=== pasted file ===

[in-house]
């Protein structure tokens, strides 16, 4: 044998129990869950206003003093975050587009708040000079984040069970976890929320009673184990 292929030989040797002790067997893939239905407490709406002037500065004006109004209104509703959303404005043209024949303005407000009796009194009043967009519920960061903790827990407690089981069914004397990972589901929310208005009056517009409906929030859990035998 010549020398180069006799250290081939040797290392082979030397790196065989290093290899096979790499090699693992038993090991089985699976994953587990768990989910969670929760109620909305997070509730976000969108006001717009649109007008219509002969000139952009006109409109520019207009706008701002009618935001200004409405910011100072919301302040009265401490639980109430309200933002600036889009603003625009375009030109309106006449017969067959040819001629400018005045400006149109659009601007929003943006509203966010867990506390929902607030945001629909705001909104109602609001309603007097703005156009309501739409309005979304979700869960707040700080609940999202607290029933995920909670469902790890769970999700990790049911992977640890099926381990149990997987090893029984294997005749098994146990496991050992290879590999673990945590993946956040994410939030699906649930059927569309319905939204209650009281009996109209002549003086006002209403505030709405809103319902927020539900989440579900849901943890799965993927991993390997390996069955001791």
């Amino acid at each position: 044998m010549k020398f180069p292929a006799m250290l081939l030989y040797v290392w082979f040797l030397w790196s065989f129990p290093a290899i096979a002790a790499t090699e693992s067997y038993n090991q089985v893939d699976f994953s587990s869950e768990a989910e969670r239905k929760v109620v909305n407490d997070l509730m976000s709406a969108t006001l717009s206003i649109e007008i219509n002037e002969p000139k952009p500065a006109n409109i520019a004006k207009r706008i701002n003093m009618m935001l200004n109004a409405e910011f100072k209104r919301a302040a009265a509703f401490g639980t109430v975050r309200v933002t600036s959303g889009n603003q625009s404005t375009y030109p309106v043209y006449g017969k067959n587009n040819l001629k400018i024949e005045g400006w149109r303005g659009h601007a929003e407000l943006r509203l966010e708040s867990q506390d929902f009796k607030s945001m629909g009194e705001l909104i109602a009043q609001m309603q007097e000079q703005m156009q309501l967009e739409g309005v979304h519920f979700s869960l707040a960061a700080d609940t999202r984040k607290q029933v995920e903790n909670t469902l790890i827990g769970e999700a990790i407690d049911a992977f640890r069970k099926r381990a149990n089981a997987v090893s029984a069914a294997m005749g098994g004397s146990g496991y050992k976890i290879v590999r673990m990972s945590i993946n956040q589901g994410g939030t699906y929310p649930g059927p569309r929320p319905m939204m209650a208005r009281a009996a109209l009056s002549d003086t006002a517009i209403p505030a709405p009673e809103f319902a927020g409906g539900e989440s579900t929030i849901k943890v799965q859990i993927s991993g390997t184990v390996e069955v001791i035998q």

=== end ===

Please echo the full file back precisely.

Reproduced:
[in-house]
């Protein structure tokens, strides 16, 4: 044998129990869950206003003093975050587009708040000079984040069970976890929320009673184990 292929030989040797002790067997893939239905407490709406002037500065004006109004209104509703959303404005043209024949303005407000009796009194009043967009519920960061903790827990407690089981069914004397990972589901929310208005009056517009409906929030859990035998 010549020398180069006799250290081939040797290392082979030397790196065989290093290899096979790499090699693992038993090991089985699976994953587990768990989910969670929760109620909305997070509730976000969108006001717009649109007008219509002969000139952009006109409109520019207009706008701002009618935001200004409405910011100072919301302040009265401490639980109430309200933002600036889009603003625009375009030109309106006449017969067959040819001629400018005045400006149109659009601007929003943006509203966010867990506390929902607030945001629909705001909104109602609001309603007097703005156009309501739409309005979304979700869960707040700080609940999202607290029933995920909670469902790890769970999700990790049911992977640890099926381990149990997987090893029984294997005749098994146990496991050992290879590999673990945590993946956040994410939030699906649930059927569309319905939204209650009281009996109209002549003086006002209403505030709405809103319902927020539900989440579900849901943890799965993927991993390997390996069955001791």
């Amino acid at each position: 044998m010549k020398f180069p292929a006799m250290l081939l030989y040797v290392w082979f040797l030397w790196s065989f129990p290093a290899i096979a002790a790499t090699e693992s067997y038993n090991q089985v893939d699976f994953s587990s869950e768990a989910e969670r239905k929760v109620v909305n407490d997070l509730m976000s709406a969108t006001l717009s206003i649109e007008i219509n002037e002969p000139k952009p500065a006109n409109i520019a004006k207009r706008i701002n003093m009618m935001l200004n109004a409405e910011f100072k209104r919301a302040a009265a509703f401490g639980t109430v975050r309200v933002t600036s959303g889009n603003q625009s404005t375009y030109p309106v043209y006449g017969k067959n587009n040819l001629k400018i024949e005045g400006w149109r303005g659009h601007a929003e407000l943006r509203l966010e708040s867990q506390d929902f009796k607030s945001m629909g009194e705001l909104i109602a009043q609001m309603q007097e000079q703005m156009q309501l967009e739409g309005v979304h519920f979700s869960l707040a960061a700080d609940t999202r984040k607290q029933v995920e903790n909670t469902l790890i827990g769970e999700a990790i407690d049911a992977f640890r069970k099926r381990a149990n089981a997987v090893s029984a069914a294997m005749g098994g004397s146990g496991y050992k976890i290879v590999r673990m990972s945590i993946n956040q589901g994410g939030t699906y929310p649930g059927p569309r929320p319905m939204m209650a208005r009281a009996a109209l009056s002549d003086t006002a517009i209403p505030a709405p009673e809103f319902a927020g409906g539900e989440s579900t929030i849901k943890v799965q859990i993927s991993g390997t184990v390996e069955v001791i035998q």